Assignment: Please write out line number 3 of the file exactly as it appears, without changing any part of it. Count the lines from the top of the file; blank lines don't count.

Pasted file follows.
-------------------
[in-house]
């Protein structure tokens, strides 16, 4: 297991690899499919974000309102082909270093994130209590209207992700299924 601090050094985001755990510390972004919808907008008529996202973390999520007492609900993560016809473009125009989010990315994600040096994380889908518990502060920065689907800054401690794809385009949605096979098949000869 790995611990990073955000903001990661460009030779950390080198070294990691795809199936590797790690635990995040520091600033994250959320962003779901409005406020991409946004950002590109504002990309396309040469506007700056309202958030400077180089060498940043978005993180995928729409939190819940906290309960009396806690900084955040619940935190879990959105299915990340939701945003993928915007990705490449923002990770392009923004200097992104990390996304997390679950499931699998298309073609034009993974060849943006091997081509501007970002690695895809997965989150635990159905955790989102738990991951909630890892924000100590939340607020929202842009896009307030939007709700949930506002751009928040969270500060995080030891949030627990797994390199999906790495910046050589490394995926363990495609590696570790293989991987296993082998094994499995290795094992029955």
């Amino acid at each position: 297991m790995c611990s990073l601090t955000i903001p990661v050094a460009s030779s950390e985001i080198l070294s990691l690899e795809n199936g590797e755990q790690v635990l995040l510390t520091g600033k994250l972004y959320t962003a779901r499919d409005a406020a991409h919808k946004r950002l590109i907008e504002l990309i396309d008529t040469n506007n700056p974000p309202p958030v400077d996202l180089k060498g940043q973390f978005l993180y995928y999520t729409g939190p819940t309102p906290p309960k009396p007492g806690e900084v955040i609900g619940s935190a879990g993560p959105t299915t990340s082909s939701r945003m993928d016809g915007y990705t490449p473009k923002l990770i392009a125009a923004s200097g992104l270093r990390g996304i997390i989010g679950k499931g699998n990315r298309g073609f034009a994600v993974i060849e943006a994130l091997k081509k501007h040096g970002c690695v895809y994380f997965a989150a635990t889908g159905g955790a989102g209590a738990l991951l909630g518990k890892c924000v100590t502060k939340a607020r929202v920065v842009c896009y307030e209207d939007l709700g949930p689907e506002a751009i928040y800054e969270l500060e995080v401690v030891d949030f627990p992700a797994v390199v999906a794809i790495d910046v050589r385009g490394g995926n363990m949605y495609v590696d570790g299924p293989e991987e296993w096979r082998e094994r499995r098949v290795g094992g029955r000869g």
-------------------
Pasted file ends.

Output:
């Amino acid at each position: 297991m790995c611990s990073l601090t955000i903001p990661v050094a460009s030779s950390e985001i080198l070294s990691l690899e795809n199936g590797e755990q790690v635990l995040l510390t520091g600033k994250l972004y959320t962003a779901r499919d409005a406020a991409h919808k946004r950002l590109i907008e504002l990309i396309d008529t040469n506007n700056p974000p309202p958030v400077d996202l180089k060498g940043q973390f978005l993180y995928y999520t729409g939190p819940t309102p906290p309960k009396p007492g806690e900084v955040i609900g619940s935190a879990g993560p959105t299915t990340s082909s939701r945003m993928d016809g915007y990705t490449p473009k923002l990770i392009a125009a923004s200097g992104l270093r990390g996304i997390i989010g679950k499931g699998n990315r298309g073609f034009a994600v993974i060849e943006a994130l091997k081509k501007h040096g970002c690695v895809y994380f997965a989150a635990t889908g159905g955790a989102g209590a738990l991951l909630g518990k890892c924000v100590t502060k939340a607020r929202v920065v842009c896009y307030e209207d939007l709700g949930p689907e506002a751009i928040y800054e969270l500060e995080v401690v030891d949030f627990p992700a797994v390199v999906a794809i790495d910046v050589r385009g490394g995926n363990m949605y495609v590696d570790g299924p293989e991987e296993w096979r082998e094994r499995r098949v290795g094992g029955r000869g």